15. History, achievements, and future challenges of Japanse Society of Soil Science and Plant Nutrition

    Science.gov (United States)

    Kosaki, Takashi

    2013-04-01

    Modern soil science was introduced just after the reformation of Japan in 1867 by Max Fesca, Oskar Kellner and other German teachers together with their Japanese students, who were traced back to Justus von Liebig and thus started studying and teaching soils based on agrogeology and agricultural chemistry. After the German teachers left, the graduates from agricultural colleges formed the Foundation of Agricultural Sciences in 1887, based on which the Society of the Science of Soil and Manure, Japan, was established in 1927. The research, education and extension activities then expanded to Korea, Manchuria and Inner Mongolia as well as Taiwan and Sakhalin in accordance with a military invasion to China and Southeast Asian countries until the end of WWII. After WWII together with the reformation guided by the General Headquarters (GHQ) of the Allied Forces, soils research and educational units increased in number in the universities and governmental institutions. The society started publication of the journal in English, "Soils and Plant Food" in 1955, which was renamed to "Soil Science and Plant Nutrition (SSPN)" in 1961. There formed a variety of discussion groups in the society such as soil microbiology, pedology, clay science, soil physics, plant physiology, and forest environment, which became independent in the 1960s. Economic growth of Japan in the 1970s accomplished self-sufficiency in rice production and extended the range of crop to grow, however, a variety of environmental issues came out. A new division was established in the society for solving soil-related environmental problems. The society became more involved in international activities and hosted a number of international conferences, workshops, etc., the most significant of which was the 14th International Congress of Soil Science at Kyoto in 1990. The society proposed there a regional organization to cope with the unique issues, e.g. improvement of paddy rice cultivation, for Asian countries and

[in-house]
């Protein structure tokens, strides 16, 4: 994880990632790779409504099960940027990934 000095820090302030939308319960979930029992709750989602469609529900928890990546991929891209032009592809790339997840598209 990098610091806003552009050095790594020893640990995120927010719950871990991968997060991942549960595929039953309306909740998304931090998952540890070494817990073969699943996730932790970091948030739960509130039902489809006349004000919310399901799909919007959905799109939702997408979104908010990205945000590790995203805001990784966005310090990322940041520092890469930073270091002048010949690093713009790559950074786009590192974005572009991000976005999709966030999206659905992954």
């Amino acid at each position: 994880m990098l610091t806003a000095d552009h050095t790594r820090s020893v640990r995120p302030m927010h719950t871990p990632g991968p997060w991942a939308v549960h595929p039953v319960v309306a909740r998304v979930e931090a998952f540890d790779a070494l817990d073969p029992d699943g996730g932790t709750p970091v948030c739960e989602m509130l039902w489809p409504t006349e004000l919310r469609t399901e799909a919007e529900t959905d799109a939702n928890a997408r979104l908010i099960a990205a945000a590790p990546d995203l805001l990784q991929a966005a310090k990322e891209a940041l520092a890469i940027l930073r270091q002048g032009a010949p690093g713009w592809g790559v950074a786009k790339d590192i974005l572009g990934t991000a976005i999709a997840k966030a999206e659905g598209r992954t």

16. Multivariate methods for the analysis of complex and big data in forensic sciences. Application to age estimation in living persons.

    Science.gov (United States)

    Lefèvre, Thomas; Chariot, Patrick; Chauvin, Pierre

    2016-09-01